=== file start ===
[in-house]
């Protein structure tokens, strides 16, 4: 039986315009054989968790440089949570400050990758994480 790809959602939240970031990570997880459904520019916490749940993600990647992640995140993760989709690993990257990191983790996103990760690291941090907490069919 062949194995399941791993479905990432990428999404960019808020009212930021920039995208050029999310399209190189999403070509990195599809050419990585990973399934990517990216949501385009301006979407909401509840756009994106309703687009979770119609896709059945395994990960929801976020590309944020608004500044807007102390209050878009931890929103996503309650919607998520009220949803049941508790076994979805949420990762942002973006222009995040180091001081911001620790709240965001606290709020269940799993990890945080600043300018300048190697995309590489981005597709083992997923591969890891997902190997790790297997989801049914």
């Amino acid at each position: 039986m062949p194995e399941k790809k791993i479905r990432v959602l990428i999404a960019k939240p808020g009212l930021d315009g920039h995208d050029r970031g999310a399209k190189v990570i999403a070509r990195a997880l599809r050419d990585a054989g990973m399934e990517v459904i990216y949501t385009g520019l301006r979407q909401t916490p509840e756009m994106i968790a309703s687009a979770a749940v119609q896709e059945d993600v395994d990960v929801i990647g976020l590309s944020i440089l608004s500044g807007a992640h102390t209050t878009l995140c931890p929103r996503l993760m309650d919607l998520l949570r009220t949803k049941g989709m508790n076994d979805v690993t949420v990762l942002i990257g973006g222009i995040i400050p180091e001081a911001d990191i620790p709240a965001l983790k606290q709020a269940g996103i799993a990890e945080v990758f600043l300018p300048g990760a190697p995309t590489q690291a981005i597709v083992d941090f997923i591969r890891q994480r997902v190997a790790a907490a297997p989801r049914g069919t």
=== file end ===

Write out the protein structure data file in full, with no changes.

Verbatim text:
[in-house]
């Protein structure tokens, strides 16, 4: 039986315009054989968790440089949570400050990758994480 790809959602939240970031990570997880459904520019916490749940993600990647992640995140993760989709690993990257990191983790996103990760690291941090907490069919 062949194995399941791993479905990432990428999404960019808020009212930021920039995208050029999310399209190189999403070509990195599809050419990585990973399934990517990216949501385009301006979407909401509840756009994106309703687009979770119609896709059945395994990960929801976020590309944020608004500044807007102390209050878009931890929103996503309650919607998520009220949803049941508790076994979805949420990762942002973006222009995040180091001081911001620790709240965001606290709020269940799993990890945080600043300018300048190697995309590489981005597709083992997923591969890891997902190997790790297997989801049914």
């Amino acid at each position: 039986m062949p194995e399941k790809k791993i479905r990432v959602l990428i999404a960019k939240p808020g009212l930021d315009g920039h995208d050029r970031g999310a399209k190189v990570i999403a070509r990195a997880l599809r050419d990585a054989g990973m399934e990517v459904i990216y949501t385009g520019l301006r979407q909401t916490p509840e756009m994106i968790a309703s687009a979770a749940v119609q896709e059945d993600v395994d990960v929801i990647g976020l590309s944020i440089l608004s500044g807007a992640h102390t209050t878009l995140c931890p929103r996503l993760m309650d919607l998520l949570r009220t949803k049941g989709m508790n076994d979805v690993t949420v990762l942002i990257g973006g222009i995040i400050p180091e001081a911001d990191i620790p709240a965001l983790k606290q709020a269940g996103i799993a990890e945080v990758f600043l300018p300048g990760a190697p995309t590489q690291a981005i597709v083992d941090f997923i591969r890891q994480r997902v190997a790790a907490a297997p989801r049914g069919t």